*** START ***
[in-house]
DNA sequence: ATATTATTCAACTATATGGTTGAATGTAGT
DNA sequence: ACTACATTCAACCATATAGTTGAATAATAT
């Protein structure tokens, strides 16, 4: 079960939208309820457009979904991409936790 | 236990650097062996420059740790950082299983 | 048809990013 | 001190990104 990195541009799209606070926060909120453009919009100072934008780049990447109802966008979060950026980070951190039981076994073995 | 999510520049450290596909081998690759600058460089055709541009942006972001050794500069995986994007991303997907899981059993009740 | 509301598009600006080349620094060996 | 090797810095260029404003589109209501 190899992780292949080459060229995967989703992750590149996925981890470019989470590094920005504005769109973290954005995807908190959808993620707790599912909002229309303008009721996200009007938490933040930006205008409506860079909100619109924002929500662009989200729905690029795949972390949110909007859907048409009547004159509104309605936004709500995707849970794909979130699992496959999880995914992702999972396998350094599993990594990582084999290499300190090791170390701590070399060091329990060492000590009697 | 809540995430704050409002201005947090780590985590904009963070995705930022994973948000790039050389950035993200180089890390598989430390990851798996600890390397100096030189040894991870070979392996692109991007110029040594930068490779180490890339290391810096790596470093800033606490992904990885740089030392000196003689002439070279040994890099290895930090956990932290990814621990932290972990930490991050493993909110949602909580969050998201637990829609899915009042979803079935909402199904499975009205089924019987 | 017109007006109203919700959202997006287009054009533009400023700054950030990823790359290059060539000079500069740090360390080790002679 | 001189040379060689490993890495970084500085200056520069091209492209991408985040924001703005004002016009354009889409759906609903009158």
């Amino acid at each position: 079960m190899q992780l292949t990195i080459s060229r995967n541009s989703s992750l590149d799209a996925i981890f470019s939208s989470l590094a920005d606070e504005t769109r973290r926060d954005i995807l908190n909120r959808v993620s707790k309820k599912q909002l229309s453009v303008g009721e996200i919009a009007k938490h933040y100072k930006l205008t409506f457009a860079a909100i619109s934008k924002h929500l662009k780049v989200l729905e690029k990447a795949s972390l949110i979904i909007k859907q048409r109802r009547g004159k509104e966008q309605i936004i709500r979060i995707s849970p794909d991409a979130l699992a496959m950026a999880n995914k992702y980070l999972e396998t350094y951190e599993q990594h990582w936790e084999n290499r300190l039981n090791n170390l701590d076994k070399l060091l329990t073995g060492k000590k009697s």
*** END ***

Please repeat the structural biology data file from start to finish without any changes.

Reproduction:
[in-house]
DNA sequence: ATATTATTCAACTATATGGTTGAATGTAGT
DNA sequence: ACTACATTCAACCATATAGTTGAATAATAT
């Protein structure tokens, strides 16, 4: 079960939208309820457009979904991409936790 | 236990650097062996420059740790950082299983 | 048809990013 | 001190990104 990195541009799209606070926060909120453009919009100072934008780049990447109802966008979060950026980070951190039981076994073995 | 999510520049450290596909081998690759600058460089055709541009942006972001050794500069995986994007991303997907899981059993009740 | 509301598009600006080349620094060996 | 090797810095260029404003589109209501 190899992780292949080459060229995967989703992750590149996925981890470019989470590094920005504005769109973290954005995807908190959808993620707790599912909002229309303008009721996200009007938490933040930006205008409506860079909100619109924002929500662009989200729905690029795949972390949110909007859907048409009547004159509104309605936004709500995707849970794909979130699992496959999880995914992702999972396998350094599993990594990582084999290499300190090791170390701590070399060091329990060492000590009697 | 809540995430704050409002201005947090780590985590904009963070995705930022994973948000790039050389950035993200180089890390598989430390990851798996600890390397100096030189040894991870070979392996692109991007110029040594930068490779180490890339290391810096790596470093800033606490992904990885740089030392000196003689002439070279040994890099290895930090956990932290990814621990932290972990930490991050493993909110949602909580969050998201637990829609899915009042979803079935909402199904499975009205089924019987 | 017109007006109203919700959202997006287009054009533009400023700054950030990823790359290059060539000079500069740090360390080790002679 | 001189040379060689490993890495970084500085200056520069091209492209991408985040924001703005004002016009354009889409759906609903009158």
């Amino acid at each position: 079960m190899q992780l292949t990195i080459s060229r995967n541009s989703s992750l590149d799209a996925i981890f470019s939208s989470l590094a920005d606070e504005t769109r973290r926060d954005i995807l908190n909120r959808v993620s707790k309820k599912q909002l229309s453009v303008g009721e996200i919009a009007k938490h933040y100072k930006l205008t409506f457009a860079a909100i619109s934008k924002h929500l662009k780049v989200l729905e690029k990447a795949s972390l949110i979904i909007k859907q048409r109802r009547g004159k509104e966008q309605i936004i709500r979060i995707s849970p794909d991409a979130l699992a496959m950026a999880n995914k992702y980070l999972e396998t350094y951190e599993q990594h990582w936790e084999n290499r300190l039981n090791n170390l701590d076994k070399l060091l329990t073995g060492k000590k009697s």